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  • \$\begingroup\$ Hello while this answer is correct, it currently lacks the rules support for targetting spells. \$\endgroup\$ – Akixkisu Jun 15 at 14:27
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My inclination here is to say no.

The other replies are showing that you can cast a web while guessing at the anchor points. I have no problem with that--but we have no anchor points here. Attempting to cast it that way will cause it to collapse, I do not believe this is the desired result.

Rather, I think the objective is to lay it across the "floor" (in this case the roof is the floor) and I would say that requires being able to target the it, not merely the creature.

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  • \$\begingroup\$ Can you support your answer by citing evidence or experience? \$\endgroup\$ – V2Blast Jun 16 at 2:59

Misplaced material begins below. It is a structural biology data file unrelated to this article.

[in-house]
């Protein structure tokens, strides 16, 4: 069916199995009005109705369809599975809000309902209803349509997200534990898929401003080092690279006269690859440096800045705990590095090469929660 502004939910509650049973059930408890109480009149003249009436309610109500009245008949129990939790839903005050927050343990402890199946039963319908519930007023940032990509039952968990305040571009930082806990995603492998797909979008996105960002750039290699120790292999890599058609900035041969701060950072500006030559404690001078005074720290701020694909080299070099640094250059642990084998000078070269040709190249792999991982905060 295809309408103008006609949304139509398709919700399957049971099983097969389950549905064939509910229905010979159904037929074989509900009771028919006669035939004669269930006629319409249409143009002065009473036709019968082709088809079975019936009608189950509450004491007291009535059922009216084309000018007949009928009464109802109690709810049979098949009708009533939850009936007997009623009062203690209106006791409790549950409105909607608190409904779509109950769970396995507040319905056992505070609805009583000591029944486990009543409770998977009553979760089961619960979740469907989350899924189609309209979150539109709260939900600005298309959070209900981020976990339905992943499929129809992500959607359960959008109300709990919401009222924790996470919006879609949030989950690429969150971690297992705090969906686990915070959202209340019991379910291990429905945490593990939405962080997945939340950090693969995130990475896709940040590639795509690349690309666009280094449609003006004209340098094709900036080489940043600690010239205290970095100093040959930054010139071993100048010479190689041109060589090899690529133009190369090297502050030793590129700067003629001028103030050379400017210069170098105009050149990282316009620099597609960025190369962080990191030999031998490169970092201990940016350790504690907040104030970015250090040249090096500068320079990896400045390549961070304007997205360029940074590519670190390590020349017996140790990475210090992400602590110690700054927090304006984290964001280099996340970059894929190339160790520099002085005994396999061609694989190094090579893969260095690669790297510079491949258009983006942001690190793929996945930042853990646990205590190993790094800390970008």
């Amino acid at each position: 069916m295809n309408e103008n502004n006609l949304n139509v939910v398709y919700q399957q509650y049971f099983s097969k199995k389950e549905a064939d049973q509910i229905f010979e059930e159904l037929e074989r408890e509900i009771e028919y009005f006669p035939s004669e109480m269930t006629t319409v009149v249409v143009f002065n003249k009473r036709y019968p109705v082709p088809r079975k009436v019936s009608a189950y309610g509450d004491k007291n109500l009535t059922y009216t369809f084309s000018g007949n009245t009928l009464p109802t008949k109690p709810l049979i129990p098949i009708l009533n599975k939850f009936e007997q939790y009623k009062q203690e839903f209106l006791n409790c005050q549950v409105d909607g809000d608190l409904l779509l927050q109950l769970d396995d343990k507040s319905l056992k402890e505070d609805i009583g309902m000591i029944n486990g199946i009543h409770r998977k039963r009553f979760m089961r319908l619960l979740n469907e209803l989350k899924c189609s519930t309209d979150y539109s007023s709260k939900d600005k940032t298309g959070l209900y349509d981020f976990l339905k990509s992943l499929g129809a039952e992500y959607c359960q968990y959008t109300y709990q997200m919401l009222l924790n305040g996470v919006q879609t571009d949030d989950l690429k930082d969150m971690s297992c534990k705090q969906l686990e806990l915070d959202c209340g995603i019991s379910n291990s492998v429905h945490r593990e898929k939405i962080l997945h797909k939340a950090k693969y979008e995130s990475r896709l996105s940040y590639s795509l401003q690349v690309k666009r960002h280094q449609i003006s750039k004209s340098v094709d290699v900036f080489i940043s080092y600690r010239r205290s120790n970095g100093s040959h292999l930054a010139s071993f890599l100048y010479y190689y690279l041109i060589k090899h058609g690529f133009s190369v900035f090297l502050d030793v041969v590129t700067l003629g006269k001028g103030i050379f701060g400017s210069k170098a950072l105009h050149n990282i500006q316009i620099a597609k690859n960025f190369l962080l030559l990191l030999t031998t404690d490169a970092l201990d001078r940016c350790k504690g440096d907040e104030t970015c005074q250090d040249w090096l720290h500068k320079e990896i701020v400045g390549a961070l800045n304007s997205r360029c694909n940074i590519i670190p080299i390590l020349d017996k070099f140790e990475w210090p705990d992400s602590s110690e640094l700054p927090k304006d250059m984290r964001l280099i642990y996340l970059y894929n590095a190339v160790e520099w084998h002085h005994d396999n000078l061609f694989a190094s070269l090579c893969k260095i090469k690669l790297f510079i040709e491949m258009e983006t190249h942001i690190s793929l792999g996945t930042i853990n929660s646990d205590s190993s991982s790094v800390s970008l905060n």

• \$\begingroup\$ @V2Blast Where's your clear path to the roof? Everyone's focusing on the anchored version of the spell but that would last only 1 round. \$\endgroup\$ – Loren Pechtel Jun 16 at 3:01
  • \$\begingroup\$ I'm not saying you're wrong, but you need to support your answer per our citation guidelines. You should include that information and cite the relevant rules in your answer itself. :) \$\endgroup\$ – V2Blast Jun 16 at 3:02
  • \$\begingroup\$ @V2Blast Akixkisu already cited everything relevant, it seems redundant to repost that. The question is what form of the spell is being used. \$\endgroup\$ – Loren Pechtel Jun 16 at 3:04